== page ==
A refinement of hRFC upstream gene structure
hRFC is regulated by multiple promoters, involving both ubiquitously expressed and tissue-specific transcription factors and cis
]. We originally identified 7 non-coding regions (designated A1, A2, A, B, C, D, and E) for hRFC by 5’RACE (5’ Rapid Amplification of cDNA Ends) assay in RNAs from normal human tissues [2
]. As many as 18 potential 5’UTRs were identified that could have arisen by variable splicing of the alternate non-coding exons. We later established that the A1 and A2 sequences are derived from a single ~1021 bp A1/A2 non-coding region that expands the first coding exon to ~1258 bp [4
]. Moreover, the original transcript forms AVI, CII, DIV, DV and E, if genuine, were certainly rare, having been identified in only one or two out of over 500 5’RACE clones [2
]. Accordingly, we have revised our model of hRFC gene structure to include the 5 major
non-coding exons that are spliced to generate as many as 14 different 5’UTRs fused to a common splice acceptor site at position −49, and to a common 1776 bp hRFC ORF (). The upstream non-coding sequences for hRFC were deposited in GenBank®1
In vitro translation analyses
Based on the scanning model for translation, efficient translation typically involves 5’UTRs that are moderately short (<210 bp), have a low percentage of guanines and cytosines (GC content <65%), are unstructured, and do not contain uAUGs [19
]. We used the Mfold algorithm (http://www.bioinfo.rpi.edu/applications/mfold
) to model RNA sequences and identify complex secondary structures (e.g., stem-loop structures) for the hRFC 5’UTRs [23
]. Using the predicted Gibbs free energy values (ΔG) calculated by Mfold, overall stabilities were determined by dividing the ΔG values by the individual 5’UTR lengths since -ΔG increases with 5’UTR length proportional to the extent of secondary structure along the length. Many of the 14 major hRFC 5’UTR sequences have features likely to adversely impact translation, most notably extensive secondary structure (as reflected in the high GC contents and free energy values), and the presence or absence of uAUGs ().
Characteristics of the hRFC 5’ UTRs.
To assess effects of the 5’UTRs on hRFC translation efficiency, we prepared constructs in which each of the 14 major 5’UTRs was fused (at position -49) to the hRFC ORF with a carboxyl HA epitope (). Equal amounts of the 5’UTR-hRFC constructs were added to in vitro
translation reactions. On Western blots (), levels of translation products for most of the 5’UTR hRFC constructs were low to undetectable. Only 3 constructs (AV, DII, and DIII), including some with the lowest percent GC and ΔG values and without uAUGs resulting in ORFs (see below), were efficiently translated in vitro
. Interestingly, BI, the major transcript form detected in a wide variety of cultured cell lines and primary tissues [2
], gave no detectable translation product in this assay at standard detection sensitivities (however, BI could be detected when the sensitivity of detection was increased; see below). This likely reflects the high GC content and high negative ΔG of the BI 5’UTR ().
In vitro transcription and translation of 5’ UTR hRFC expression constructs
For several of the A1/A2- and A-hRFC transcript forms, uAUGs occur in-frame with the hRFC ORF (without upstream termination codons). For the A1/A2 5’UTRs, translation can initiate at the uAUG 192 bp upstream of the normal translation start site [4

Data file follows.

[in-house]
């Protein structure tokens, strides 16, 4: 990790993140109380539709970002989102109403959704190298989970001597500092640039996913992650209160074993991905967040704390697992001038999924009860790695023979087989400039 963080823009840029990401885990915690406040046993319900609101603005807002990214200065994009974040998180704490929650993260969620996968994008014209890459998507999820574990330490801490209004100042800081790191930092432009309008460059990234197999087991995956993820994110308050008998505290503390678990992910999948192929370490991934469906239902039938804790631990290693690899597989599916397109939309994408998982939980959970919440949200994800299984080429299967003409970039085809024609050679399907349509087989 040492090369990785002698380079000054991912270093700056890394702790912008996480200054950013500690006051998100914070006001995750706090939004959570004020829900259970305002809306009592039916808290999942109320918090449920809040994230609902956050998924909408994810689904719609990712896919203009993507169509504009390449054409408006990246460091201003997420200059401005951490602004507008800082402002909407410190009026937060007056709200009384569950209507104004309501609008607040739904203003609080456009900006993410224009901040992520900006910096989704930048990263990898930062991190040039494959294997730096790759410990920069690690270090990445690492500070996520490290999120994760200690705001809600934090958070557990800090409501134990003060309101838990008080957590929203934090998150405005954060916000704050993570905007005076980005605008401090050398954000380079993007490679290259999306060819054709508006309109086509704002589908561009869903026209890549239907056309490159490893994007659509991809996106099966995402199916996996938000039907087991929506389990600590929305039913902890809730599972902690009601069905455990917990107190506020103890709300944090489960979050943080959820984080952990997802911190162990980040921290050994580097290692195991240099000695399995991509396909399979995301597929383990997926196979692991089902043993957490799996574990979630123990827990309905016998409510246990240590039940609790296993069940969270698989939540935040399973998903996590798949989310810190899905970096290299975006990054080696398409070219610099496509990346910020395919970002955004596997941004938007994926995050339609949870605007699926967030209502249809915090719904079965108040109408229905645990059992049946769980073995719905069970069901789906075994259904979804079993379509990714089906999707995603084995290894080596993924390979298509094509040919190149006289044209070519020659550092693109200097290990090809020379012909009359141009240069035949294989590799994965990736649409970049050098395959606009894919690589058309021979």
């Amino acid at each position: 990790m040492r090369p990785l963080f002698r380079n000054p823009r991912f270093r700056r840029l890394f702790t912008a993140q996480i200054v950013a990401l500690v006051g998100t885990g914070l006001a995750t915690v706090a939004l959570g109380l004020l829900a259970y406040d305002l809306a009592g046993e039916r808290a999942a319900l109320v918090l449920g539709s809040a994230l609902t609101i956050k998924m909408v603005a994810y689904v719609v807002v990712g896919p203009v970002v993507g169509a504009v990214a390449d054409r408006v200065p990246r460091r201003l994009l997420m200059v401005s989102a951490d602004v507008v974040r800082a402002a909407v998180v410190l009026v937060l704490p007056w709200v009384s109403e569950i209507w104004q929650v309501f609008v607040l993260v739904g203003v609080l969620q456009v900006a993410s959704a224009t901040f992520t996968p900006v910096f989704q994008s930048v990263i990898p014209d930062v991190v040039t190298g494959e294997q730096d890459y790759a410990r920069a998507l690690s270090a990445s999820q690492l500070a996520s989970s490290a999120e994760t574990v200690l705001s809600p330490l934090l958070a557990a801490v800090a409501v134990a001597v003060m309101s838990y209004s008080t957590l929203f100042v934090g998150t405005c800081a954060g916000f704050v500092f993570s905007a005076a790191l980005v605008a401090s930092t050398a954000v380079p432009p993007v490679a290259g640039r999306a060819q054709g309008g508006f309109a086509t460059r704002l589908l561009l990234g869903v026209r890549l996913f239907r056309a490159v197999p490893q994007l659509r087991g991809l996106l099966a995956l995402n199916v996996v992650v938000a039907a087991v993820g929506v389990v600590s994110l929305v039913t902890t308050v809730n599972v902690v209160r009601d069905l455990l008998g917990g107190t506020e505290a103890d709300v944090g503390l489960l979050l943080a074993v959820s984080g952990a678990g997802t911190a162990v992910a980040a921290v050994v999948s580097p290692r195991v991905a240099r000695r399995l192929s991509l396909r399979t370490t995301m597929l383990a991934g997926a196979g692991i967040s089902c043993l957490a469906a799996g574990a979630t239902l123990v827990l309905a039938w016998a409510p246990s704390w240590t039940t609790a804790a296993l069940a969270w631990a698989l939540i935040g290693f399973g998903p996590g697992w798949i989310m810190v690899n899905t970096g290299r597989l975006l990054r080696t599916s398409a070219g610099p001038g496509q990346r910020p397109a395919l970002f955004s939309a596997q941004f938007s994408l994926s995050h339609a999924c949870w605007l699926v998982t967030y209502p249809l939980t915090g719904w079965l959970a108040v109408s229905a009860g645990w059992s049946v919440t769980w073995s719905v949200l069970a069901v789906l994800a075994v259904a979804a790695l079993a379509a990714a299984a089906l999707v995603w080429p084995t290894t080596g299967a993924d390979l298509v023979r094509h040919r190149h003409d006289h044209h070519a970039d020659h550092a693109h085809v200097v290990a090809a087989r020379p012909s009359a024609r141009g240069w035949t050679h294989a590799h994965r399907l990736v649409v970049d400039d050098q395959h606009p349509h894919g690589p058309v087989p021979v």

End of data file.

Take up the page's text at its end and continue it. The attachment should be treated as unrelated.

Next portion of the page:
]. By in vitro
translation, the 72 kDa hRFC translated from the A1/A2I and III forms could be detected when the detection sensitivity was increased ( shows results for the A1/A2III form). Similarly, the AI, AIV, and AV transcripts (but not AII and AIII) included an in-frame uAUG 66 bp upstream from the normal translational start (). Initiation at this uAUG would result in a hRFC protein with a 22 amino acid leader and a molecular mass of 67,219 Da, or 2,222 Da larger than wild type hRFC. By extended electrophoresis, it was possible to detect highly reproducible differences (~2 kDa) between migrations of the in vitro
translation products for forms AI and AV from those derived from AII and BI (). When the Kozak consensus sequence for the downstream initiation site (GCCA/G
, where the purine at −3 and the G at +4 have the strongest effects) [24
] was mutated (to C
G) to further reduce translation initiation, the construct (designated km
AV-hRFC) encoded the ~67 kDa product, identical to that for the non-mutated AV construct ().
Effects of 5’UTRs on steady state hRFC mRNA and protein
We transfected the hRFC-null HeLa (R5) subline with the 14 5’UTR-hRFC constructs used for the in vitro translations. Steady state hRFC transcripts were measured on Northern blots and hRFC proteins were assayed on Western blots. In contrast with the in vitro translations, moderate to high levels of hRFC transcripts and proteins were detected for most of the 5’UTR-hRFC constructs, and the highest hRFC levels were measured for several of the constructs that translated most poorly in vitro (). Levels of steady state hRFC proteins generally paralleled levels of hRFC transcripts (). The slightly disproportionate levels of hRFC proteins for the AV- and DIII-hRFC transfectants are likely due to the efficient translation for these forms (). The transport activities for the hRFCs expressed in R5 HeLa cells were assayed with 3H-MTX. MTX uptakes paralleled levels of expressed hRFC protein (not shown).
Effects of the hRFC 5’ UTRs on the steady state hRFC transcripts and proteins in transfected HeLa cells
Effects of 5’UTRs on hRFC transcript stabilities
(e.g., AU) elements located in the 3’UTR of mRNAs are typically associated with transcript stabilities, 5’UTRs can also influence mRNA turnover [22